Directors Duties – Avoiding conflicts of interest.

Director’s are obligated to promote the interests of the Company above and apart from their own personal interests. This is achieved by avoiding an actual or potential conflict of interest.  Where a conflict exists, it is the Director’s duty to give preference to the interests of the Company.  A Director may also be required to disclose ‘material personal interests’ within the requirements of the Corporations Act (‘the Act’).

 

There are various sources of law which dictate a Directors obligation.

The duty to avoid conflicts of interest stems from the following sources of law. The sources may overlap with one another:

  • General law: Duties to avoid conflicts of interest and not make secret profits;
  • s 182 and 183 of the Act: prohibiting improper use of position and/or information; and
  • s 191 of the Act: ‘Material personal interests’ must be disclosed

A company’s constitution and by-laws may also specify the procedures to be undertaken where a conflict of interest arises.

 

BONUS: Download our Guide “Everything a Director Needs to Know About Conflicts of Interest”. Instant Access.

 

Below we answer three questions which are critical in understanding the obligations regarding conflict of interest.

 

1.What is a ‘conflict of interest’?

The Act does not contain a specific definition of a ‘conflict of interest’.  Broadly speaking, a conflict of interest might exist where a director’s personal interests collide with the interests of the company. This includes actual or potential conflicts. The possibilities are therefore endless. The following are just some examples of conflicts of interest that might arise for directors:

  • A director will or might personally profit from a proposed deal;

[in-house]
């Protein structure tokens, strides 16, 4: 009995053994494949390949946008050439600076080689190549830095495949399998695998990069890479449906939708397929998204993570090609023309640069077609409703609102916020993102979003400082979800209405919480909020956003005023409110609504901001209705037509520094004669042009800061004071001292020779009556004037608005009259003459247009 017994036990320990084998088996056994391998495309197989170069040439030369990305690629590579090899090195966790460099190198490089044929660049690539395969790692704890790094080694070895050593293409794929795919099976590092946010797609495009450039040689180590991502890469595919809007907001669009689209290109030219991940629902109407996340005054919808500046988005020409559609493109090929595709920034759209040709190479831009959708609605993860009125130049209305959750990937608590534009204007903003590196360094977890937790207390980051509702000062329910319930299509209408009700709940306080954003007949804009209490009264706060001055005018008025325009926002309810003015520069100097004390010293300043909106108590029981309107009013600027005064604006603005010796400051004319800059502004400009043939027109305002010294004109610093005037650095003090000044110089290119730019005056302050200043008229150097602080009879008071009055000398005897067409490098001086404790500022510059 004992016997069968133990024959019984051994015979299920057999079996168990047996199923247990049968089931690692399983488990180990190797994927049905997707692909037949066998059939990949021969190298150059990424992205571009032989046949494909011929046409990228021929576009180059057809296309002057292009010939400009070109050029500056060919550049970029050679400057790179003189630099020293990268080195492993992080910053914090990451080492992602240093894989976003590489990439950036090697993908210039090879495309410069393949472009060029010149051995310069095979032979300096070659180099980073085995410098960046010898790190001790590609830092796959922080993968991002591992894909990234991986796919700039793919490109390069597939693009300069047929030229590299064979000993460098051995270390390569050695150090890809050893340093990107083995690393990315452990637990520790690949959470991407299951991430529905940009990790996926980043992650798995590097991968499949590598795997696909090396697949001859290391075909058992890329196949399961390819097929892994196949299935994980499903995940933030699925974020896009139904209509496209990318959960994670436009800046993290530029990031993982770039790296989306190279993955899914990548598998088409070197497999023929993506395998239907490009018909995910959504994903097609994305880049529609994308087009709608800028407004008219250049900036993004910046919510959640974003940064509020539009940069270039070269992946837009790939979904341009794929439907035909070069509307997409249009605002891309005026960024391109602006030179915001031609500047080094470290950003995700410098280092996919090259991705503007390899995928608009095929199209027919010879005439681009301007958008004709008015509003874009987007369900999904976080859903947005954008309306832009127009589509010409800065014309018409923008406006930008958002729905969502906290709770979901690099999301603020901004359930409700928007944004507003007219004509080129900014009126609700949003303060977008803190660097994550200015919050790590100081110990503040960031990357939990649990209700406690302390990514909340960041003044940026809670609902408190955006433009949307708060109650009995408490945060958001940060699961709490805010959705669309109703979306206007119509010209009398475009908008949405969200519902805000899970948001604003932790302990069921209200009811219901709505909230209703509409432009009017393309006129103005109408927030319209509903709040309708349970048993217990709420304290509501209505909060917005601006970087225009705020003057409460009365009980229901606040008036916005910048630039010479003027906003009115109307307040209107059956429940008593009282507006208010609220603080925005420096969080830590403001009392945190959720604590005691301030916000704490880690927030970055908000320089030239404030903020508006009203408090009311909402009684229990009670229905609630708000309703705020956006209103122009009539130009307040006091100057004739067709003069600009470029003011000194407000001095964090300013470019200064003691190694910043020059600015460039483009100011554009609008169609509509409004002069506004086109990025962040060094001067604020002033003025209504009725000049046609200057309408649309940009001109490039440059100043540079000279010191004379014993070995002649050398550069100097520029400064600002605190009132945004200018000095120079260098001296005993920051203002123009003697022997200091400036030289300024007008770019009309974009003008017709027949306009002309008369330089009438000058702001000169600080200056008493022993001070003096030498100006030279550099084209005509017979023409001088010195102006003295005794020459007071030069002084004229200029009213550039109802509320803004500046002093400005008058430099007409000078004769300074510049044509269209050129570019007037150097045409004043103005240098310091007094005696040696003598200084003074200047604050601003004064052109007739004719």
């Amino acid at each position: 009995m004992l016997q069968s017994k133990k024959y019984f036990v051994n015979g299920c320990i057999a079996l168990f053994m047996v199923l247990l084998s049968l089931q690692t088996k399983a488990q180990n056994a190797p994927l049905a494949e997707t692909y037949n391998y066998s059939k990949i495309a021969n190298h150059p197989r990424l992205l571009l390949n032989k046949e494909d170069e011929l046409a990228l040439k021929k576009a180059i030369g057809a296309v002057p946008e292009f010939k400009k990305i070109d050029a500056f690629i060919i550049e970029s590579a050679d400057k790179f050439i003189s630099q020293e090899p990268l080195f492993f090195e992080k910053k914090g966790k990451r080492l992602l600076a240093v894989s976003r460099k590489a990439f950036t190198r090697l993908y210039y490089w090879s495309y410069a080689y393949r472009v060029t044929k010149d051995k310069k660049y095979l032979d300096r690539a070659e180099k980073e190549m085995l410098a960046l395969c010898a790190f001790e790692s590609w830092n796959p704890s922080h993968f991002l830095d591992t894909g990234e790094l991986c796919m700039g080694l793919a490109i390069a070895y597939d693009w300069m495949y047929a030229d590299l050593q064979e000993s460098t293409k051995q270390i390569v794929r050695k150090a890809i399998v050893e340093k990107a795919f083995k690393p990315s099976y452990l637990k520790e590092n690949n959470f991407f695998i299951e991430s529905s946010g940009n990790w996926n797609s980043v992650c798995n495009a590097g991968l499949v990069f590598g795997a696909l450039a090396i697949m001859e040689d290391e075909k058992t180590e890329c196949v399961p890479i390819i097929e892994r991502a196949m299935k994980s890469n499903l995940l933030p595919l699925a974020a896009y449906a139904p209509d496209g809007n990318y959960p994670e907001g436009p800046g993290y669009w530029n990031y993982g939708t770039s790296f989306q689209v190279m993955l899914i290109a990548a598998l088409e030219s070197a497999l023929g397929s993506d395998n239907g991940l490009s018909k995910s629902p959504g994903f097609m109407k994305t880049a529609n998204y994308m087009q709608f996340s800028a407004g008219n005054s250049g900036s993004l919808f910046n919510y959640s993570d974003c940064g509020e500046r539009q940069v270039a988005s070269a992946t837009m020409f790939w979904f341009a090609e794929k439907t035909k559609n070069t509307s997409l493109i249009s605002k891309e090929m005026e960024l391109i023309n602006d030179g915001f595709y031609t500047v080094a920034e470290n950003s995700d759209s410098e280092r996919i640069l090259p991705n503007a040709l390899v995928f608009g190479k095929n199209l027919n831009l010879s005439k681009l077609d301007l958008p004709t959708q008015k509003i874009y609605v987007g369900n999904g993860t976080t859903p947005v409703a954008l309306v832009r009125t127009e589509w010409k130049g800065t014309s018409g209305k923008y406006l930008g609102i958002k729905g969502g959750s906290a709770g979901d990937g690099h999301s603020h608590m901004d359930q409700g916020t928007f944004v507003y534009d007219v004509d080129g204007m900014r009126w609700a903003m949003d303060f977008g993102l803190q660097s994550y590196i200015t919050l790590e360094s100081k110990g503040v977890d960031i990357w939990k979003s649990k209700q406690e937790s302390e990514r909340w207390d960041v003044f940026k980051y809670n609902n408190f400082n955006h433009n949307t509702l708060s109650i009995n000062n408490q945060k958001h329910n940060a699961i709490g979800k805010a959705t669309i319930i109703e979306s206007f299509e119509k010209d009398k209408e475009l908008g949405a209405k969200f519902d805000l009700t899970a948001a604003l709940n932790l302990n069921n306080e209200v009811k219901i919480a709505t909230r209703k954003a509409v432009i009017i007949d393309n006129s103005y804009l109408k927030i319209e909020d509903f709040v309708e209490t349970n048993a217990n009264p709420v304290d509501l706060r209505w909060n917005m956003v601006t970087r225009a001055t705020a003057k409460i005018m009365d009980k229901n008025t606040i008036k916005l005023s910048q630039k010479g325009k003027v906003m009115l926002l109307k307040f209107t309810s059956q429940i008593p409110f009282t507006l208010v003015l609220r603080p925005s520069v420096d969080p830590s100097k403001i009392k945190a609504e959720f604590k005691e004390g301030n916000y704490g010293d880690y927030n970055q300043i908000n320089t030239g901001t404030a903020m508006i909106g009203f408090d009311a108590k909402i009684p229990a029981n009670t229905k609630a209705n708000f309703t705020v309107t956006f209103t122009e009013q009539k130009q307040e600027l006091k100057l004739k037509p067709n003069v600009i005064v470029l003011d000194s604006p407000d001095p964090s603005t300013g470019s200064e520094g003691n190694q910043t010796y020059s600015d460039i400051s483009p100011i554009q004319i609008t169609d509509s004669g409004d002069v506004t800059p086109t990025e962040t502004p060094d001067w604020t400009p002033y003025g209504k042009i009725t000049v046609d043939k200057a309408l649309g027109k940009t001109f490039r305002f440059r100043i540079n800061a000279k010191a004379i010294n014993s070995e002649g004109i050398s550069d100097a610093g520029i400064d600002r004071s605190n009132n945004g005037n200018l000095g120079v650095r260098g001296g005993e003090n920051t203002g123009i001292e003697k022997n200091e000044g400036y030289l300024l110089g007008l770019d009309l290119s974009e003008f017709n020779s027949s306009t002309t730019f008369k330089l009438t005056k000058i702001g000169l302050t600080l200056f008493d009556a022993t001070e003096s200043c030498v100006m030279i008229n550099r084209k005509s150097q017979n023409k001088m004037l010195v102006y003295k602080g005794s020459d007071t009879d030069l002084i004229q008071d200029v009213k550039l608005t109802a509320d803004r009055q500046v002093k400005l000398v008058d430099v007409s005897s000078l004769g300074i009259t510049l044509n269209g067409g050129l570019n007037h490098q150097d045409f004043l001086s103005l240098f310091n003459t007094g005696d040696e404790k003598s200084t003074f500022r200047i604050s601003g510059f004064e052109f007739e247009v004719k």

• Proposing to contract personally with the company;
  • Sitting on the Board of a direct competitor of the company; and
  • Using information or position to take advantage of a business opportunity that belongs to the company

 

2.What does disclosure of material personal interests require?

Although a Director must always put the interests of the company before their own personal interest, this does not mean that Directors cannot have any personal overlap with the company at all. For example, many Directors hold shares in the company or in related companies. So what should you do if you find yourself in this situation?

Under s 191 of the Act, a Director has a duty to notify the other Directors when a material personal interest arises. Again, the Act does not specify what a ‘material personal interest’ is, but is generally taken to mean a matter of ‘some real substance’ which has the ability to influence the vote of the Director. McGellin v Mount King Mining NL (1998) 144 FLR 228

The Director must give details of the nature and extent of their interest in the matter. All details must be given at a Directors meeting and as soon as practicable after the Director is aware of the conflict.

The Act also sets out the circumstances in which a Director is not required to disclose their interest, as well as the process of disclosure at a Director’s meeting.

 

 

3.What are the penalties for breaching the Duty to Avoid Conflicts of Interest?

A Director who violates their duty to avoid a conflict of interest may be subject to both civil and criminal liability and further consequences under the general law. It is immaterial whether or not the Director involved has actually received personal gain or whether the company suffered damage. It is important to properly establish whether there was a conflict of interest when the act, contract or transaction was entered into.

Penalties under the Act:

  • Pecuniary penalty of up to $200,000;
  • Disqualification from managing a company;
  • Compensation for any damage caused;
  • Criminal penalties if recklessness or dishonesty is present.

A contract entered into in breach of this duty may or may not render the contract voidable. This will be dependent on whether proper notice was given to the other Directors of the company as well as whether the contract was ratified by the company’s shareholders (if required).

 

What Should I Do Next?

To find out more you can listen to my podcast on this topic by clicking here.

Contact us if you would like further legal advice on conflict of interestOur lawyers at You Legal will be happy to assist you in whatever way we can.

 

 

* This blog is for general guidance only. Legal advice should be sought before taking action in relation to any specific issues.